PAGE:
Now that I’ve passed into the career stage of my life, I’ve done a fair bit of thinking as to what I would have done differently. Here are my lessons learned.
For reference, I went to a state university with majors in Finance and Economics, and a minor in Psychology. I’ll start with the big picture: is university worth it?
I would say yes, to an extent. University, like many things, rounds out to getting a bargain — a high value for a low price. If a university costs too much for you, don’t do it. It’s that simple. University is nice (mostly for the benefit of being able to meet a lot of people who relate to your interests), but it isn’t worth any debt. As a rule of thumb, I would only go to a university if you can afford to pay the yearly cost out of your own bank account and still have enough left for you to live comfortably. If you can’t do that, then you’ll more than likely be better off just going straight to work.
Quality of university is also something that gets brought up a lot. I used to also believe quality is important, until I studied at an Ivy League for a semester and realized that it’s pretty much the same thing. Now I think that it’s much more related to your personal skill and ambition than your university title. If you’re docile, then sure — people will use your college to judge you. But if you’re out doing cool things regardless, people won’t give your university a second look.
Then there’s the question of graduate school. Those who noticed I said I was at the end of my schooling after receiving my bachelor’s, already know what my opinion is on this. Really I think that the only graduate programs that are worth it are a) medical school, since the additional knowledge holds a genuine importance (for both you and society), and b) PhD programs that hold no cost. Law school is good only if you have a genuine passion to practice law (not just because your parents told you to), and an MBA is pretty much all around a joke. For 99% of people, you can stop after university just fine.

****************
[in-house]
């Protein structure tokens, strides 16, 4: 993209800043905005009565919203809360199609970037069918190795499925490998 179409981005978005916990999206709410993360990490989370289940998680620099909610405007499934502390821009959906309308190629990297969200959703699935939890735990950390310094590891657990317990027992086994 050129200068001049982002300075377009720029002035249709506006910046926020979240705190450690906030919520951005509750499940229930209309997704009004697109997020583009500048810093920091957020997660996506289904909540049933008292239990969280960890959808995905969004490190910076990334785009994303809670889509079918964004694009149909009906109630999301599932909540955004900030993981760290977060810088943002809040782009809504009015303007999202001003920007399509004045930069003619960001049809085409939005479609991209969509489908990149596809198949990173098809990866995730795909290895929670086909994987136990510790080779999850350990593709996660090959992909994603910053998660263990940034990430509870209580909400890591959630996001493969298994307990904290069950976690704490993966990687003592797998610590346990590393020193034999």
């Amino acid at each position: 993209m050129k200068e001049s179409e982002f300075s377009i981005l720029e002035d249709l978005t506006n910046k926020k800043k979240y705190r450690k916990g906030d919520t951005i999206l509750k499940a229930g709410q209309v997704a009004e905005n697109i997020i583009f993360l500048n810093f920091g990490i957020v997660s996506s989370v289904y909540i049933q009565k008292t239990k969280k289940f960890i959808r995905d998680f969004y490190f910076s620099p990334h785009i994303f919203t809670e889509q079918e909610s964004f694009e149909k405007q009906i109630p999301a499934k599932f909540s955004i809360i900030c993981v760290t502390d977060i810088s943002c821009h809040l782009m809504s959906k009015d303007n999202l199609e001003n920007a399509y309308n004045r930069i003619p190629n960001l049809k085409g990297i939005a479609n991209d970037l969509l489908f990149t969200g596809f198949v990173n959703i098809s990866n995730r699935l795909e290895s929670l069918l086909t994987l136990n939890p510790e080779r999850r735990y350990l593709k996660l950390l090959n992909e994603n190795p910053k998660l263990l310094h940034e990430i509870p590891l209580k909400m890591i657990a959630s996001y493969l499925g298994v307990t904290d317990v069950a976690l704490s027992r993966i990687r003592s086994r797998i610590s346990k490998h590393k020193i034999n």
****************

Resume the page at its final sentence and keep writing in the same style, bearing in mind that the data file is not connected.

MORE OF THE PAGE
Finally, I’ll bring up my majors. I started with the Finance degree, and added Economics and Psychology later on. Overall I think this was a pretty good combination, but I’d give it some minor adjustments. If I were to do it again, I would have Computer Science and Psychology majors, and an Economics minor. I think Psychology is a vital science to learn for life and thus bring it up to a major. I reduce Economics to a minor but bring in Computer Science, not because I’m a programmy type but moreso because I think it’s an essential skill for the next industrial era. Economics I’d keep just because I still have fun with business and investing, but most of that stuff you can teach yourself. But I choose these because they’re my interests — I’d recommend you follow your own interests, all the same.